From David Ehrlich‘s 9.21 Matchstick Men piece, in which he praised Ridley Scott‘s 2003 film as “The Movie that Made Cage Impossible to Forget“:

“Cage’s fidgety central turn as Roy Waller, which channels the most elegant of the actor’s natural talents — and the most egregious of his meme-ified tendencies — into a singularly humane portrayal that’s too holistic to be sliced into supercuts, but also too feral to have been performed by anyone else. Matchstick Men came out right in the sweet spot of Cage’s career, flitting into theaters through the open window between his last Oscar nomination and his first direct-to-VOD schlockfest. It was after he’d become a punchline, but before he’d become the joke.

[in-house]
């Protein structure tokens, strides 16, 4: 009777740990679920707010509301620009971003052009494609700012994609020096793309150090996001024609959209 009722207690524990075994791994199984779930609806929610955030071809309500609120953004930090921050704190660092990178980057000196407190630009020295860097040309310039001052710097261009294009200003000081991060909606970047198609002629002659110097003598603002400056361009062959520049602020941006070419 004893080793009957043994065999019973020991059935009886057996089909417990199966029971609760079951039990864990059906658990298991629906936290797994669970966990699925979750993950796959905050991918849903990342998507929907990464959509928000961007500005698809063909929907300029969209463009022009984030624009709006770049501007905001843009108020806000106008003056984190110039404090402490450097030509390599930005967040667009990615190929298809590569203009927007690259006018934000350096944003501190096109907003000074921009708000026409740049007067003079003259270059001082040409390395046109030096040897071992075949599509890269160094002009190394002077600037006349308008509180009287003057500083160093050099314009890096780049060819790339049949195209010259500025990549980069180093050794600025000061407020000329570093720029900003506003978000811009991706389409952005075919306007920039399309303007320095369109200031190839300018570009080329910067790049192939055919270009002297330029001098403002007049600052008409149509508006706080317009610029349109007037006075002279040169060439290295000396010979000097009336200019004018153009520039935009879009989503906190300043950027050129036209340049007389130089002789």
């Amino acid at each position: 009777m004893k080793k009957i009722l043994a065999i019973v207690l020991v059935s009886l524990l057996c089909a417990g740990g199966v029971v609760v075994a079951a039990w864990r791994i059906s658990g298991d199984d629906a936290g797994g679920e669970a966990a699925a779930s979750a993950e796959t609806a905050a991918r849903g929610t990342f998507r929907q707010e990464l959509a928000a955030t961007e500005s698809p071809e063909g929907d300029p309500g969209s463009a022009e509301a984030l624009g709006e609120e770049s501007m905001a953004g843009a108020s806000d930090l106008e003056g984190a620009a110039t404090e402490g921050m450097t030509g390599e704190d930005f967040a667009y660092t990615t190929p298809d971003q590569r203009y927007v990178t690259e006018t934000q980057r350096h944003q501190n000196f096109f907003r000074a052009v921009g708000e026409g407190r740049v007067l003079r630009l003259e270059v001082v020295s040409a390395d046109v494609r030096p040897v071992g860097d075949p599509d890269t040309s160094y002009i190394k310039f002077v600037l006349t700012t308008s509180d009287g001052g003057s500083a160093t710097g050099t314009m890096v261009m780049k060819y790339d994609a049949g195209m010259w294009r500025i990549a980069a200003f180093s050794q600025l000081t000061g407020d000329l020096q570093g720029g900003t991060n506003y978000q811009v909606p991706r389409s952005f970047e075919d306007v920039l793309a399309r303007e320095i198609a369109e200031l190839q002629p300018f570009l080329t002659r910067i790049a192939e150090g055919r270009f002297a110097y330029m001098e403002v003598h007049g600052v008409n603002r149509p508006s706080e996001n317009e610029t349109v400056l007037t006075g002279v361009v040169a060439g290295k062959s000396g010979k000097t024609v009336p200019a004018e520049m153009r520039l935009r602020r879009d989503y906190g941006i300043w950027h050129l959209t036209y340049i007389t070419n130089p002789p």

“Cage is not as unhinged as he was in Vampire’s Kiss, or as cartoonish as he was in Face/Off or as virtuosic as he was in Adaptation. His performance here isn’t subdued by the middle-class malaise of It Could Happen to You, or possessed by the white man’s kabuki of his police work in Bad Lieutenant: Port of Call New Orleans. Roy calls to mind a little something from all of those roles, but he doesn’t belong to any one of them.

“And yet, if you took Cage’s entire filmography and crammed it into a blender, Roy Waller is the puree you’d be left with inside.”

A few years ago I took the time to record two Matchstick Men supercuts, both from a discussion between Waller and Bruce Altman‘s Dr. Harris Klein — clip #1 and clip #2. Then, years later, I discovered this clip: